No, this is not another of Maila Baje’s wacky ruminations. It comports with what Communist Party of Nepal-Unified Marxist-Leninist (CPN-UML) leader Pradip Nepal thinks. Well, sort of.
Speaking to reporters at CPN-UML headquarters the other day, Nepal suggested that our political leaders tend to hold their – even justifiable, one might add – ire on India for fear of losing (or presumably not getting, in the first place) free scholarships for their kids.
Forget whether Pradip Nepal is speaking from personal experience, venting his regrets or asserting his righteous indignation here. Also set aside whether he may be trying to settle scores with that surnamesake former prime minister from his party or may be attempting to explain the extent of the malady to a country fixated on offending individuals who tend to hit the headlines here and there.
Pradip Nepal actually speaks to a striking phenomenon gripping our politics ever since we started practicing the thing in the early Fifties. During elections and insurgencies alike, politicians of all hues have positioned themselves profoundly against accumulated instances of perceived and palpable Indian machinations. When they reach positions of power to do something about it, they just seem to go wobbly.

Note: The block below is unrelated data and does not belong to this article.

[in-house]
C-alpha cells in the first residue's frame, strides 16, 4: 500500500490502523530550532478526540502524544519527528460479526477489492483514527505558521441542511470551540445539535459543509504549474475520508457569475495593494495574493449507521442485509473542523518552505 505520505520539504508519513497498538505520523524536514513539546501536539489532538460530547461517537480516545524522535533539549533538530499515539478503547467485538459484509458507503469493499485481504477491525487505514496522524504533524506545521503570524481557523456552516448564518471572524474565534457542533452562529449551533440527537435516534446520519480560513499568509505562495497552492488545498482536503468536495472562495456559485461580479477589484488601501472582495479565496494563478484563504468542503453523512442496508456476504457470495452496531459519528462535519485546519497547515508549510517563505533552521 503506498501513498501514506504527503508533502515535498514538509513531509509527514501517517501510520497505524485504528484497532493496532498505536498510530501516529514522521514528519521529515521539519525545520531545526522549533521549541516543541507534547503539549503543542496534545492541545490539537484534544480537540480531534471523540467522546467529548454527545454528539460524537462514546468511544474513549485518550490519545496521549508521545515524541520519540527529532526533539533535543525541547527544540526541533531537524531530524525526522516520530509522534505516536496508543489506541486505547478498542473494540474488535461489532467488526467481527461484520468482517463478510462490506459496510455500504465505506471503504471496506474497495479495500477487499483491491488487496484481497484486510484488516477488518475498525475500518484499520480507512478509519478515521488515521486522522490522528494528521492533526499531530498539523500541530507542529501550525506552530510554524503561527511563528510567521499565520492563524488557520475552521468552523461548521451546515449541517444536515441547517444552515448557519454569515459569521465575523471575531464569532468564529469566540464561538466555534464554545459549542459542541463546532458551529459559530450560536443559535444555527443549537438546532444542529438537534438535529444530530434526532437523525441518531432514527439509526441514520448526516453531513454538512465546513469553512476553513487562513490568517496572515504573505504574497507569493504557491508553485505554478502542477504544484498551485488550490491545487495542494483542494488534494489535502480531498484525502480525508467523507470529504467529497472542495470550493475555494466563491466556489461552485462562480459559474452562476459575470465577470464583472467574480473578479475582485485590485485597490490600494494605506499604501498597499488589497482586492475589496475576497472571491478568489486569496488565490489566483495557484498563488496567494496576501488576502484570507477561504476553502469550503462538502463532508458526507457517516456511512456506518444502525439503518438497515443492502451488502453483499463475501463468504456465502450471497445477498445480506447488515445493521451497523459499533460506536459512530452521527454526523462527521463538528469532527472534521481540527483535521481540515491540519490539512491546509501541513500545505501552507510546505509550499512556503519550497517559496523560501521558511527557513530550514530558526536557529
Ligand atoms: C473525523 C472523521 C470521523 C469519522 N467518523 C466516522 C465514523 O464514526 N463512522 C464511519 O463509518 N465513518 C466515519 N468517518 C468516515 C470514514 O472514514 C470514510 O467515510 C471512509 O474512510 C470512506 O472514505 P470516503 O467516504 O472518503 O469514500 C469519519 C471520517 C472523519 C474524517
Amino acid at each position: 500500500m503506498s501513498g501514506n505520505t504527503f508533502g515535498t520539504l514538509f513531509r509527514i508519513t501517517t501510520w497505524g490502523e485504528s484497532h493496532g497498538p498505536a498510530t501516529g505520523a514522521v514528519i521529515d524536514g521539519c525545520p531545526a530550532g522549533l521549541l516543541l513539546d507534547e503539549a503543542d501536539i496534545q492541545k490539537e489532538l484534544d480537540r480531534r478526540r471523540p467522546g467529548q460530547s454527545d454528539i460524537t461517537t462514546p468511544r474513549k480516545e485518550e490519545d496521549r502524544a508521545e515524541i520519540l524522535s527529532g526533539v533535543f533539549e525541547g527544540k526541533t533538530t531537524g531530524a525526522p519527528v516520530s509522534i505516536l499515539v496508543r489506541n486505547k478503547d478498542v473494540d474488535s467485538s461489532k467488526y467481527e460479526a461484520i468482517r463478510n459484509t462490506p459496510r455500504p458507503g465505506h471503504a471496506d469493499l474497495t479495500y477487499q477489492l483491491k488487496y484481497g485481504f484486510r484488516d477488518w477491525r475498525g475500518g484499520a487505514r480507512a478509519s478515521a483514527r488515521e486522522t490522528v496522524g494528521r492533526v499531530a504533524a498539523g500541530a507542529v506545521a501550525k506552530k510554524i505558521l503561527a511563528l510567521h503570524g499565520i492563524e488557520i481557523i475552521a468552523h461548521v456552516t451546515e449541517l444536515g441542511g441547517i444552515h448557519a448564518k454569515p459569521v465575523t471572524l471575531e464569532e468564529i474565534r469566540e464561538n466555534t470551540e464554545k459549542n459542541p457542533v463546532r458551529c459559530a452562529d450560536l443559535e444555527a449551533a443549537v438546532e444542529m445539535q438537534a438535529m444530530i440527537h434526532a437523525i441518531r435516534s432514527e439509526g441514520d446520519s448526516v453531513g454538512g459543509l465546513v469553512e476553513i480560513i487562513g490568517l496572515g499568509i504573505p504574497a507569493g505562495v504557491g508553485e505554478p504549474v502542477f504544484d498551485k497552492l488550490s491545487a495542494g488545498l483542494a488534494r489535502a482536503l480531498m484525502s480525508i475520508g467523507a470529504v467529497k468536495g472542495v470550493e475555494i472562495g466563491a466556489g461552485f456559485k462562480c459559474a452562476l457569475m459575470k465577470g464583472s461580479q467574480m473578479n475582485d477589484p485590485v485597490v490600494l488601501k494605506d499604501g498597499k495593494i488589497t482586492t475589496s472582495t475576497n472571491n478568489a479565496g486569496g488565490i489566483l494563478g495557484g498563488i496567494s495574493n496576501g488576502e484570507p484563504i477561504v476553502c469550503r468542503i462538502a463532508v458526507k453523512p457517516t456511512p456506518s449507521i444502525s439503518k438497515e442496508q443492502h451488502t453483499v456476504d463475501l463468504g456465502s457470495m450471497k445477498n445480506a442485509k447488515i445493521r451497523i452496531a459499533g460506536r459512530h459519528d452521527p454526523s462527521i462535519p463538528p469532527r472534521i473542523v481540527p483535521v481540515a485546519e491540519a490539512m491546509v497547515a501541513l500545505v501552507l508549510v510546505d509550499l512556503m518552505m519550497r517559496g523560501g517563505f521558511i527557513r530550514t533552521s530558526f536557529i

Offers of free education for your offspring at prestigious institutions of Indian higher education become an enticing proposition to Nepali leaders, administrators and enablers of all sorts. For one thing, the transaction does not contain the odiousness of outright bribery. (There must be something in the kid that allows him/her to maintain the requisite academic standards over multiple years.)
The pursuit of knowledge in our society, moreover, is a striving that is less susceptible to ever-lingering suspicions over means and motives. (It’s not as if you’re siphoning off foreign-donated food and medicine meant, say, for flood-relief camps.)
The likelihood of securing intergenerational loyalties comes complete with a greater scope for plausible deniability, should questions ever be raised. (The most ideologically liberal offspring might feel some level of guilt for having enjoyed such privilege, but he or she is very unlikely to go to the extent of repudiating the earned degree.) Childlessness, in this sense, might really accentuate cleanliness in inter-state political relations.
Yet the Indians, like many preponderant powers in their respective regions, have the ability to buy loyalty, tepid acquiescence or outright silence on matters pertaining to their national interest. Indeed, they even buy criticism as long as it can help deflect from the real issues at hand.
For influential Nepalis, given the nature of the bilateral relationship, the threat of frozen bank accounts, resurrection of tax claims or general exposure to the underworldly shadiness of India’s punitive resources on the streets of Kathmandu all act as stimulants or deterrents.
So it would be the height of naiveté to think that the Indians – during their full-blown quest to assert global ambitions – would have no way of ensnaring Nepali leaders that do not have children.
Yet you are forced to focus on one more reason why Sushil Koirala might be having such a hard time becoming prime minister.